The tactic used by cyber criminals these days is to hire ransomware hackers who not only steal sensitive data from you but such criminals will try a range of strategies to further convince the victim to pay the ransom.
Previously, ransomware attackers would break into an organization’s system and encrypt critical data. Without a consistent or latest backup, that organization would have been left with few options other than paying the attackers to get the data decrypted.
However, with time the organizations have become more thorough about backing up the data. As a result, cybercriminals have revolved to extra destructive and forceful tricks for the ransom to be paid.
Here is what the ransomware attacker do to pressurize the organization to pay Ransom
- Public release of data. One common tactic employed by attackers is the double-extortion ploy. In this case, the criminal promises to publish or even auction the data online unless the ransom is paid. Even if the victim has consistent backups, they may feel pressure to pay the ransom rather than risk embarrassment and possible legal consequences if the data is leaked.
- Direct contacting employees. To further pressure an organization, attackers will contact senior executives and other employees to warn them that their own personal data will be leaked if the ransom isn’t paid.
- Contacting partners, customers, and the media. In other cases, the attackers will reach out to business partners, customers, and even the media and tell them to urge the affected organization to pay.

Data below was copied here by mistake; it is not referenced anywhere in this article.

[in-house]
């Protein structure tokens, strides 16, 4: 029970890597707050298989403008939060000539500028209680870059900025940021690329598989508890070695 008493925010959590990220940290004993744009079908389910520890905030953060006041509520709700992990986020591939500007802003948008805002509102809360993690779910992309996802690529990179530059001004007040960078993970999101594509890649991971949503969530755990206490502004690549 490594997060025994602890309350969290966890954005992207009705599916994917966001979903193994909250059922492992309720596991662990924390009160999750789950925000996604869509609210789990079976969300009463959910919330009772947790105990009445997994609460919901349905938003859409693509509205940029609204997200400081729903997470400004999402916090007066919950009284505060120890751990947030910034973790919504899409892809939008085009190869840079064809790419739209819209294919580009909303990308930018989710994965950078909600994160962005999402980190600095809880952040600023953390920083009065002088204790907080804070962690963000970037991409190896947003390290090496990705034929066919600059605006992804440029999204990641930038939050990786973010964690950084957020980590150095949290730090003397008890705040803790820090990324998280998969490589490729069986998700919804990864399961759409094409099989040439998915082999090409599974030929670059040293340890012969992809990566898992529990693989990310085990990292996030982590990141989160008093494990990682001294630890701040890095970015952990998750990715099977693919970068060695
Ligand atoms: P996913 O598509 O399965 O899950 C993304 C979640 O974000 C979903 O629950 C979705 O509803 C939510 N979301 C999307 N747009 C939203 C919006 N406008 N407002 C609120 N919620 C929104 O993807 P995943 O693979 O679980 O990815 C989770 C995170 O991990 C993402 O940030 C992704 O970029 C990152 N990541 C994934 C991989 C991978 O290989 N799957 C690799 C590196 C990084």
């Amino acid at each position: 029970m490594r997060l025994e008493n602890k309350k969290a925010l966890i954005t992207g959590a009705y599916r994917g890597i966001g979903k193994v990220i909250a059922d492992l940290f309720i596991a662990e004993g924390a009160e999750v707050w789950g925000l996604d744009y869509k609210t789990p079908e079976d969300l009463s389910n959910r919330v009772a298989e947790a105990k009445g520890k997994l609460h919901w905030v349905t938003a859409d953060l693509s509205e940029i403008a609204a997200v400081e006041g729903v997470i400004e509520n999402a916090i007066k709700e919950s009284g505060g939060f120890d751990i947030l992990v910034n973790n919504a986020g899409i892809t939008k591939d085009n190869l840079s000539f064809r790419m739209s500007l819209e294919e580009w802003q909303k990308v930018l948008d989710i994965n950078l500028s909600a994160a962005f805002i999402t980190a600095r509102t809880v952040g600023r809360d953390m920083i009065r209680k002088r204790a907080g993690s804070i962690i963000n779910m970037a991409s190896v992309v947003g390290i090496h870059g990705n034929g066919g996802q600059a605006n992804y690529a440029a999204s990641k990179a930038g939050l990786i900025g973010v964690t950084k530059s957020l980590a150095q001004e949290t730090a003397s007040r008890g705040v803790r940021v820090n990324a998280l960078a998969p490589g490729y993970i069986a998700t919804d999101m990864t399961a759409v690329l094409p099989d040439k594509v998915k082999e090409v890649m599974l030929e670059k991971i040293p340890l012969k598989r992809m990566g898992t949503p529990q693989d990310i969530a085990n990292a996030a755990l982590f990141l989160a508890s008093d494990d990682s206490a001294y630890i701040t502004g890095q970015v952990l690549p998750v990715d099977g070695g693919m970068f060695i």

- No contact with law enforcement. Organizations contact law enforcement officials or other parties to pursue their help in solving the occurrence. This move might help the victim recover their data without paying the ransom, many attackers will caution their victims to keep silent fearing the outcomes.
- Recruiting insiders. The tactic used by the criminals is to convince employees or insiders to help them break into an organization to carry out a ransomware attack. In return, the insiders are promised a share of the ransom payment.
- Changing passwords. The attackers usually set up a new domain admin account with the change of passwords for all other admin accounts. This prevents the administrators from logging into the network to resolve the problem or reinstate the encrypted files from backups.
- Induction of phishing campaigns. The attackers sent phishing emails to employees to run malware that provide full access to their emails. The attackers then used accounts to contact the IT, legal, and security teams to warn of more attacks if the ransom wasn’t paid.
- Deleting sensitive data backups. The attackers delete backups or uninstall the backup software. The criminals used a compromised admin account to contact the host of the victim’s online backups and told them to delete the offsite backups.
- Hard copies of the ransom note. Some criminals send the hard copies to the victim’s offices and employees of the ransom note are sent to connected printers and point of sale terminals.
- Dispersed Denial-of-Service attacks. Numerous ransomware criminals have turned to DDoS attacks to try to persuade persistent victims to pay the ransom.